What about tolerance? Kids Health says “Tolerance refers to an attitude of openness and respect for the differences that exist among people.” Are you modeling this behavior yourself? Have you expressed distaste for people who are different than you? This includes different genders, those with disabilities, people from different religious backgrounds (or people who aren’t religious), people of different races and income levels. Even making small comments here and there that seem harmless to you can really resonate with children.
Does your child understand they aren’t the center of the universe?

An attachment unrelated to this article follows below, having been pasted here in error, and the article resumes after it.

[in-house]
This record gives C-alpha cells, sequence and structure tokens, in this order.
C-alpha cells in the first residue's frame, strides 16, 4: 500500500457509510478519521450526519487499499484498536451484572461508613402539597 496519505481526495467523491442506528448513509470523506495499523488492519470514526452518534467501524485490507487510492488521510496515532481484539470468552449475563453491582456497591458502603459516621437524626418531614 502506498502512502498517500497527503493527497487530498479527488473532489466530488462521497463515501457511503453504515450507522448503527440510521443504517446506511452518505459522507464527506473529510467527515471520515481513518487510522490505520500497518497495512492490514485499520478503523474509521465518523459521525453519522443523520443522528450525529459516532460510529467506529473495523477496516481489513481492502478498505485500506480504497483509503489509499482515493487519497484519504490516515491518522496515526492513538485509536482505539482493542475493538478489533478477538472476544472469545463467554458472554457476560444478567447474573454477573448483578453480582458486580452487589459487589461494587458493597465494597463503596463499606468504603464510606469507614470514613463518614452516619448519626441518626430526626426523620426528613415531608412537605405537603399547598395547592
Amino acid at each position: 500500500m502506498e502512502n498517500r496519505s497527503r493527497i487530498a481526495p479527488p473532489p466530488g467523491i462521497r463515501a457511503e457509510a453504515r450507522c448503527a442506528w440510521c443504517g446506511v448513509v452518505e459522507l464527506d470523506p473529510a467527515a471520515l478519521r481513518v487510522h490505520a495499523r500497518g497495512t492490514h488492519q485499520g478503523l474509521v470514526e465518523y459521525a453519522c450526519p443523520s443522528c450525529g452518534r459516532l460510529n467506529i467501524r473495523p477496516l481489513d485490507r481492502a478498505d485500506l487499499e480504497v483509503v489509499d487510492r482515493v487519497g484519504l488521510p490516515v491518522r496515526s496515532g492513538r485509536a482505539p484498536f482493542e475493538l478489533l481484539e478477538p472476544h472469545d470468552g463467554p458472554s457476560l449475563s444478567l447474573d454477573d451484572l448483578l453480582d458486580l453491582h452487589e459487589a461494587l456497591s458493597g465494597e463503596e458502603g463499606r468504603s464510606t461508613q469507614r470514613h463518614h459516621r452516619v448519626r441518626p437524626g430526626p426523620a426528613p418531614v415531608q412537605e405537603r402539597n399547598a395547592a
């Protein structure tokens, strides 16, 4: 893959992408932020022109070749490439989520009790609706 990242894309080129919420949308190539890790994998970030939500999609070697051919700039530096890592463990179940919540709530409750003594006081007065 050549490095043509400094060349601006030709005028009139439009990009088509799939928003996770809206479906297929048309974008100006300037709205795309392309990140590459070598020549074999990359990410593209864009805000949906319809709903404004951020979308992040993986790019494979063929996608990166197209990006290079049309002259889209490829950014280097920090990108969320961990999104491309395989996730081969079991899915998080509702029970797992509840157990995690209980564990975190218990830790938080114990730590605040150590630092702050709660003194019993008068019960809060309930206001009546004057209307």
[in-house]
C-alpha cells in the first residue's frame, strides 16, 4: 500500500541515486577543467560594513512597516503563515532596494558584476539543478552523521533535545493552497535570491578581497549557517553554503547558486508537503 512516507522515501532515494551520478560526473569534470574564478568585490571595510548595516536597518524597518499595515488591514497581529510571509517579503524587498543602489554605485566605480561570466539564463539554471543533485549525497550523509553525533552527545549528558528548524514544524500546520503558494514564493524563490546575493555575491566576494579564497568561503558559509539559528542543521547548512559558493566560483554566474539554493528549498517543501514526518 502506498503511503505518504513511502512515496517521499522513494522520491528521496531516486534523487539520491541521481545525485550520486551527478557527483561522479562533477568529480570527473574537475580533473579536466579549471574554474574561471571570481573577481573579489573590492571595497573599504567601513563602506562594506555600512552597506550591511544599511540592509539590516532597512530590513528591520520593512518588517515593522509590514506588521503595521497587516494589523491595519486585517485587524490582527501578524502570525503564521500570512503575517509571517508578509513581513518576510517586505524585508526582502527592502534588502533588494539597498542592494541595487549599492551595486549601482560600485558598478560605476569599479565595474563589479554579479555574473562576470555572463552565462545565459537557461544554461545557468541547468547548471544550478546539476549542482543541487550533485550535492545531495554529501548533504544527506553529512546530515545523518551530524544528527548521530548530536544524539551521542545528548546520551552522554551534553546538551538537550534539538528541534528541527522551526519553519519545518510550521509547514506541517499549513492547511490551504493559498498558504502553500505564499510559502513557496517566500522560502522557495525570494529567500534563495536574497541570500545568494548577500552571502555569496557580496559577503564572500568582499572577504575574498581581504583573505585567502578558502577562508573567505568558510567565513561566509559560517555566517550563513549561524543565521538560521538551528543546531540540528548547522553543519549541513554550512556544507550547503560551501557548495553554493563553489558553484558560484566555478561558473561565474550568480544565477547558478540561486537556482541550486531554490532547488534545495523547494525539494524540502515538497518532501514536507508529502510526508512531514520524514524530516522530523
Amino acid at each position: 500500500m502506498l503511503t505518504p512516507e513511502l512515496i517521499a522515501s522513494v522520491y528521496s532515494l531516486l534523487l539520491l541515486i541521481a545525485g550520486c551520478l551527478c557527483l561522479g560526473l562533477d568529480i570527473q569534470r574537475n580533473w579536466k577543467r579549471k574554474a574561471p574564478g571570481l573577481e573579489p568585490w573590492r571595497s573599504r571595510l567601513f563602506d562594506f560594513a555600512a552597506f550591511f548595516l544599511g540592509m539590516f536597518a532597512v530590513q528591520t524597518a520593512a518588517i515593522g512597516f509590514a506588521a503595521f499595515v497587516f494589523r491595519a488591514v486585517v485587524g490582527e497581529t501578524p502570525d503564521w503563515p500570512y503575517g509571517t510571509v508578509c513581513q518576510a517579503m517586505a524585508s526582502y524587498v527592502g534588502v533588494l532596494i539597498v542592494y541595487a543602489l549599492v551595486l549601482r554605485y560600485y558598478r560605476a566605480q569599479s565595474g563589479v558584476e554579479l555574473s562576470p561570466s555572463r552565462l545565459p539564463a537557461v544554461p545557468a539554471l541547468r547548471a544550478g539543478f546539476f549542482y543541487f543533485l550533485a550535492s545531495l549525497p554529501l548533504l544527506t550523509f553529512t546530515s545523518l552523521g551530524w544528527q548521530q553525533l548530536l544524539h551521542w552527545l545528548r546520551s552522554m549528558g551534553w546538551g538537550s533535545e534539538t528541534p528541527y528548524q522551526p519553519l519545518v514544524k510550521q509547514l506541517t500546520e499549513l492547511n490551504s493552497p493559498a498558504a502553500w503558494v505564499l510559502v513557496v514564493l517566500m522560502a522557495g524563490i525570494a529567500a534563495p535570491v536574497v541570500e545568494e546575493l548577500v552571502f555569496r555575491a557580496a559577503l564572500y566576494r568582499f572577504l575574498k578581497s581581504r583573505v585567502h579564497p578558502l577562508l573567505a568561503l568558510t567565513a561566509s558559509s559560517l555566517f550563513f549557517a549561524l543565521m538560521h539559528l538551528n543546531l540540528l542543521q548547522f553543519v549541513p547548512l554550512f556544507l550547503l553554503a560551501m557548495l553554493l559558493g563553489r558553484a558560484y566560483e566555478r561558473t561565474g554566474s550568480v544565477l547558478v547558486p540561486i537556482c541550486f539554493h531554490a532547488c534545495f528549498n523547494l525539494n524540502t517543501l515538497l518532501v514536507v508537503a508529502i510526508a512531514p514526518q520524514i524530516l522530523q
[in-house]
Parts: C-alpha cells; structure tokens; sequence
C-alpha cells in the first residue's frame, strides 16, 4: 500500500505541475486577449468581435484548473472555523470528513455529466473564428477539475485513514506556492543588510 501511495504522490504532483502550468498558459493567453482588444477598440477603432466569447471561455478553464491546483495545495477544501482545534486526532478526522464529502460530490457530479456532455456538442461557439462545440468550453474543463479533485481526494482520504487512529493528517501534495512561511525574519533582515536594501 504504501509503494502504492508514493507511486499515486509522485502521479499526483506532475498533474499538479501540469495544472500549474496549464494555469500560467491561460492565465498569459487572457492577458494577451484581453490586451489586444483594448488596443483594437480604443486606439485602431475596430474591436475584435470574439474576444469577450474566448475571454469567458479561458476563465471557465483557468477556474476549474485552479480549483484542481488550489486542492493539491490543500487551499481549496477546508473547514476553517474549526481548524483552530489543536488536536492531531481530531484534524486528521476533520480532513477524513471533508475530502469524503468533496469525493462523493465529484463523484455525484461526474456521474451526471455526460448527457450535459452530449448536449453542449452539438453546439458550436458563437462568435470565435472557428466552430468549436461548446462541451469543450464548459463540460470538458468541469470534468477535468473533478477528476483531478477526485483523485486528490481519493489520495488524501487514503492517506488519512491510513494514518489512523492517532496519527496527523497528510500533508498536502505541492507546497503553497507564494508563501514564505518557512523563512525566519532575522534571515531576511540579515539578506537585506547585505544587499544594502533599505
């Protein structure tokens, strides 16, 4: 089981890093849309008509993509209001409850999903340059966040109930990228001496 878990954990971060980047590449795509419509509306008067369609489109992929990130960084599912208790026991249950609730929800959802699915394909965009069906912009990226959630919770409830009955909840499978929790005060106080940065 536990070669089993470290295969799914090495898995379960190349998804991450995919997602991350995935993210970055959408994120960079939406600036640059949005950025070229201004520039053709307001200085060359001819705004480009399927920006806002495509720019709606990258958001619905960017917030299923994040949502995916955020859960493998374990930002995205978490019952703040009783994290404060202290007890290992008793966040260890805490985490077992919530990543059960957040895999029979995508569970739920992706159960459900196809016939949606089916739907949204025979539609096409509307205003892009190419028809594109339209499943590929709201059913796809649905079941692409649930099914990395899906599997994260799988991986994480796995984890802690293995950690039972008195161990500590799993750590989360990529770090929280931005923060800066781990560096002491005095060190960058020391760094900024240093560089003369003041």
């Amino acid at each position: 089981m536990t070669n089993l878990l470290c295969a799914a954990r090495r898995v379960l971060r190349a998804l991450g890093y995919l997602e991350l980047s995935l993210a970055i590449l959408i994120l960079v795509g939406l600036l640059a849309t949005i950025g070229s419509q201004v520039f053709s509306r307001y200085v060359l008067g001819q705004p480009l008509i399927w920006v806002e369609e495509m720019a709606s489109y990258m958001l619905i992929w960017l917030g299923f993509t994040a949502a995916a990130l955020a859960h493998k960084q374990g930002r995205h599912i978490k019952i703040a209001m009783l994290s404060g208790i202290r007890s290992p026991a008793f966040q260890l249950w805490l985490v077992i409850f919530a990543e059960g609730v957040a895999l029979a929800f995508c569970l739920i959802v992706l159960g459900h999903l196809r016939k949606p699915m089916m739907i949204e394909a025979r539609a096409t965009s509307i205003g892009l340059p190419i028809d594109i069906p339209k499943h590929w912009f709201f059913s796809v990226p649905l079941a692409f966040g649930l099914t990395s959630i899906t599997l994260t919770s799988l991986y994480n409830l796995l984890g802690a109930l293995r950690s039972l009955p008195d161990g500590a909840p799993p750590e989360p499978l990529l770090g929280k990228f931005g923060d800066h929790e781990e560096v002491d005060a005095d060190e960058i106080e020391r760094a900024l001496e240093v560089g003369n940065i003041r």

Do they know that not everyone is as fortunate?
Are they grateful for what they have?
These three are extremely important. Kids who are handed everything with no concept of where it comes from or how fortunate they are to have it grow up to be entitled….assholes. Sorry, but there it is. We all know people who have never had to work for anything, they are completely convinced that their merits stand on their own despite their poor work ethic and complete disregard for the world around them. Please note, this does not mean telling your kids to eat their dinner because there are starving kids in Africa…that didn’t work on us when we were kids and it won’t work on them. Your kids need to know where everything they have comes from. The house, the food, the electricity, the toys….they should understand how you get the money to pay for them. Not everyone has luxuries like…oh I don’t know…a HOME. Some discussions and charitable giving or volunteer work is a great way to give your child exposure to people from different backgrounds and show them that the world doesn’t revolve around them.